Higdon said he spoke to the Casey County News and Lebanon Enterprise before he voted.
Cities and counties are required, by law, to publish certain items in the newspaper. These appear in the legal ad section of the newspaper.
Now, the law says counties have to publish the names of delinquent taxpayers three times in the newspaper. The bill changes that requirement to allow a half-page ad announcing that if delinquent taxpayers don't pay up their names will be published in the newspaper. The next week a list of names will be published in the paper and counties can opt to then put the names on the Internet.
Requirement optional for cities
The requirement to publish names is still optional for cities.
The Legislative Research Commission estimates the savings to local government will be 66 percent. KPA Executive Director David Thompson said it will be hard to know what the cost saving are until the law has been in effect for an entire year.
The bill also increases the amount that local governments can charge those taxpayers for advertising from $3 to $5.
Boyle County Sheriff's Department would be able to collect about $4,800 more a year.
Sheriff LeeRoy Hardin said he probably will increase the fee and publish the names on the Internet.
"To some people (seeing their names in the paper) is pretty effective; most people don't care," Hardin said.
In 2005 the sheriff published 211 inches of names in The Advocate-Messenger. Between the first publication and the second, the ad was reduced 15 percent and by the third it had reduced another 5 percent. The reason the list got shorter is because names are taken off once people pay their delinquent taxes.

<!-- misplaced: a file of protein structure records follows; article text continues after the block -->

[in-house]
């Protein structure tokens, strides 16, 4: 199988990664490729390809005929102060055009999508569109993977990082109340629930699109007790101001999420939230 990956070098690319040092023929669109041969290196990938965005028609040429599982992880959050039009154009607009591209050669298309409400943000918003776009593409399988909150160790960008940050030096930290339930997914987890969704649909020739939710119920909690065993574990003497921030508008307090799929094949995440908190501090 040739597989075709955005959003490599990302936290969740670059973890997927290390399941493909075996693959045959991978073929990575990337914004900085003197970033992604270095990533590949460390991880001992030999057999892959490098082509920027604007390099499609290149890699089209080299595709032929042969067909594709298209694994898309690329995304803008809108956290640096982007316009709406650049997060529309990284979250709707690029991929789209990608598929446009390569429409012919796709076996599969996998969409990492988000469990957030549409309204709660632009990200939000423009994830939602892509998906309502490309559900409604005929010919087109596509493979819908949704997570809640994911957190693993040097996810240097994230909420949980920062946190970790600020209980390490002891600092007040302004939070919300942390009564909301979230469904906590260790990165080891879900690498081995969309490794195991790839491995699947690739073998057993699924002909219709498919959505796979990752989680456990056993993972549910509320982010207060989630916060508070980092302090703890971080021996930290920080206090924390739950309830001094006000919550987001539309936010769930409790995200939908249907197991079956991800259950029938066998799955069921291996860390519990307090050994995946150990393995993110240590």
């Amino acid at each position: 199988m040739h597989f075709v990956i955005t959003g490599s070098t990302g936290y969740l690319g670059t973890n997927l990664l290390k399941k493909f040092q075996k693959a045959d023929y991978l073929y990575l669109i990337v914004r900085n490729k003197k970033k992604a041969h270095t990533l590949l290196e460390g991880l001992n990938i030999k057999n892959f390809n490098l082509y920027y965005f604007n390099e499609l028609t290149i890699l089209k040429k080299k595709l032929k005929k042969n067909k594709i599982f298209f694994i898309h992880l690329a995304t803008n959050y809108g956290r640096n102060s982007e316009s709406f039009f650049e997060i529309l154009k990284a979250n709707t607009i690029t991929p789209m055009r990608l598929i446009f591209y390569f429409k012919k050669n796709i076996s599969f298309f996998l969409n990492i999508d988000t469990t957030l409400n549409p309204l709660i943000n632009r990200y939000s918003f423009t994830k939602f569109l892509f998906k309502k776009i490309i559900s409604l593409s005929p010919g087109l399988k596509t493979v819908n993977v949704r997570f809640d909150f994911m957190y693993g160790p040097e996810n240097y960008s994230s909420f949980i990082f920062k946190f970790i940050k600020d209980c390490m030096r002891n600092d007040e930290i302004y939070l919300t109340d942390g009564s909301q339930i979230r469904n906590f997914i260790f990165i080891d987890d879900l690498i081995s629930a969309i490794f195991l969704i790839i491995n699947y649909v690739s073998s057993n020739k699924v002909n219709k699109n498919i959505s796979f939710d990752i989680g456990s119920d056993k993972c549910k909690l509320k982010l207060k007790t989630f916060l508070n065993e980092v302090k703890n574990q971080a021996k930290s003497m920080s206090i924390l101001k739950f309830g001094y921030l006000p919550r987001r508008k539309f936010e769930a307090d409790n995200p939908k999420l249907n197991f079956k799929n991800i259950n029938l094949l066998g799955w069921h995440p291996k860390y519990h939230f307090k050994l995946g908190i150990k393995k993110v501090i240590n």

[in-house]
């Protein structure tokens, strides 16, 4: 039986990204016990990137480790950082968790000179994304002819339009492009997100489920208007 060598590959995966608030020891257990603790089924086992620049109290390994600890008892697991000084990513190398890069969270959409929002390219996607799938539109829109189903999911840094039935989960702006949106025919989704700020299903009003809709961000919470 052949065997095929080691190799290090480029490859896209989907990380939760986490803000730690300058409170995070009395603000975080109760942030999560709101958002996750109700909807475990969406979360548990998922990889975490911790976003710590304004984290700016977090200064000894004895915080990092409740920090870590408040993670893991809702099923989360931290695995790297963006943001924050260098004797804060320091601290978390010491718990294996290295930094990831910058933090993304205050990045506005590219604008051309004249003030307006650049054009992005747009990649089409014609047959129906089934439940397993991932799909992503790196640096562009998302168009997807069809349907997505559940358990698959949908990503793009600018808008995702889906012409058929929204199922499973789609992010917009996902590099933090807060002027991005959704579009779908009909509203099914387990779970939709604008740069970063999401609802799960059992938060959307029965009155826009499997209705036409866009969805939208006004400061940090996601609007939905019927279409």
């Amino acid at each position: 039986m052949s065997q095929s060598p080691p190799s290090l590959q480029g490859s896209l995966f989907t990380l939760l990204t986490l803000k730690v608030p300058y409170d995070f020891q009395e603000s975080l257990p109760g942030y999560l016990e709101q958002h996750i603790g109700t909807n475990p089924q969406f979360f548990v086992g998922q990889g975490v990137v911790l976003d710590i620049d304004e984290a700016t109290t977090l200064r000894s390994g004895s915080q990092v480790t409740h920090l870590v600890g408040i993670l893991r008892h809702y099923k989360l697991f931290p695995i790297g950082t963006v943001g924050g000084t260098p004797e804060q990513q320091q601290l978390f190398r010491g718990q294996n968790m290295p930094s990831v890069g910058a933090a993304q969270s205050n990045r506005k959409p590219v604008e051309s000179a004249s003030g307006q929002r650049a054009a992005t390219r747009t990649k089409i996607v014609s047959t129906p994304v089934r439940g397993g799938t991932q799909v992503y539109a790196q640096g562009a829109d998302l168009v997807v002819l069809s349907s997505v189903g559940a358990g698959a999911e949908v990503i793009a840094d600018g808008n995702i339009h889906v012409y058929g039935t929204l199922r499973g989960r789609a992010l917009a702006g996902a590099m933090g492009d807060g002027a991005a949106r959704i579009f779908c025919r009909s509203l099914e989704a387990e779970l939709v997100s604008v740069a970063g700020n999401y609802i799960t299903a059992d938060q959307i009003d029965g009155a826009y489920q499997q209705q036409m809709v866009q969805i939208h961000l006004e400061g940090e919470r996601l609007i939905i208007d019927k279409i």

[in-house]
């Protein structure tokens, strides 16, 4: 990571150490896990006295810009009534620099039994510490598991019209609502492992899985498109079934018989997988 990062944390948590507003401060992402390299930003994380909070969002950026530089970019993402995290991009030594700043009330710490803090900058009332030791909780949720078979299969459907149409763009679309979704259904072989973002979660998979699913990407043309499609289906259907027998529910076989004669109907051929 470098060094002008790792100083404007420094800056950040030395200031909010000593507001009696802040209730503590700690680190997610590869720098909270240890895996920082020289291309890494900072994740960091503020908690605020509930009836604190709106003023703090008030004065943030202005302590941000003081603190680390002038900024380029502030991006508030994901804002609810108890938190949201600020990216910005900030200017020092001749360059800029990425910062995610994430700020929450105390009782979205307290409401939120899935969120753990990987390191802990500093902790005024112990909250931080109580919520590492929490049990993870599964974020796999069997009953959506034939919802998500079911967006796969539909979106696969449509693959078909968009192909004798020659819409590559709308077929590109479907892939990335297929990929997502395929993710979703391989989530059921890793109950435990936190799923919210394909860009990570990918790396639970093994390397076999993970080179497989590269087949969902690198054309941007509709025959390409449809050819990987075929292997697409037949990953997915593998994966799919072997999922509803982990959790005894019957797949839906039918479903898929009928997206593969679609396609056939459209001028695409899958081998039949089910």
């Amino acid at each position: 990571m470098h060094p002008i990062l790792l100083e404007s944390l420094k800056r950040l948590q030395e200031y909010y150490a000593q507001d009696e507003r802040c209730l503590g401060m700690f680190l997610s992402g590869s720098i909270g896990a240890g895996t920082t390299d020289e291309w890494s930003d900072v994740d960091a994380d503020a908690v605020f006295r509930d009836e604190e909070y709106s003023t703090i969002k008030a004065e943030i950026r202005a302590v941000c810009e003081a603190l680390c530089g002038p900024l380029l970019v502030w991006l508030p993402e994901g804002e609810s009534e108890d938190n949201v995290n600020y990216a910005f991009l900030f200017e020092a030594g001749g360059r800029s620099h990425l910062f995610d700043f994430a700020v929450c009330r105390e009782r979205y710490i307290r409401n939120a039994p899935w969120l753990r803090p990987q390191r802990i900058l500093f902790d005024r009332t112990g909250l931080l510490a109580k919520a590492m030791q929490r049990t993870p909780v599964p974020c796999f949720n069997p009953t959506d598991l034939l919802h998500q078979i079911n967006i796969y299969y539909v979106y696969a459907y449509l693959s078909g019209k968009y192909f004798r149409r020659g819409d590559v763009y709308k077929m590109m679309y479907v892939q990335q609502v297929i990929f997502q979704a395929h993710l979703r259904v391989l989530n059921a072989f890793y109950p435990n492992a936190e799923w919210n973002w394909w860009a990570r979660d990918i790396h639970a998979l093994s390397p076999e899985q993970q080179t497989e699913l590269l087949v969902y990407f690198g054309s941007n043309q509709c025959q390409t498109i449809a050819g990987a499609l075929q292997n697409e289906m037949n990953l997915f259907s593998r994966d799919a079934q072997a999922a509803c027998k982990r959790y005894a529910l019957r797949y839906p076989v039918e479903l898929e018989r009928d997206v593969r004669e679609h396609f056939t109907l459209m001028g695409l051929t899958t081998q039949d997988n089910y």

Change affects system disbursements
Hardin said he pays $6,200 for three days of publication.
Jim Cox, publisher of the Central Record in Garrard County, thinks the publication of deliquent taxes in his newspaper is effective.
"I'm for the government saving money, but at the same time I don't know if they would be saving that money because publishing the tax list is effective. ... I think people are less likely to go to the Internet for that information, but if they see it in the local paper they'll take heed of it."
The law also allows cities and counties to omit listings of amounts paid of less than $1,000 to a single payee. Thompson said this mostly affects school systems that frequently write a lot of smaller checks to a single person, like a $25 reimbursment for a school trip. This change will reduce the size of the report by 33 to 40 percent.
Cox said he isn't sure the public gets much from the audit reports that are published, but he believes the reports are a public record and should be published.
One thing he knows won't fly is the change from 9-point type to 7. Cox said the newspaper is printed in 10-point type and if it goes any lower, he gets calls from people who say it is hard to read.
The KPA, which represents newspapers, says the change will save local governments 22 percent.
The bill's requirement to offer governments the lowest non-contract classified rate may save the government another 5 to 10 percent, according to the LRC.
Legislators have said the changes will save Kentuckians $2 million a year, which is 50 cents per Kentuckian per year, according to Thompson.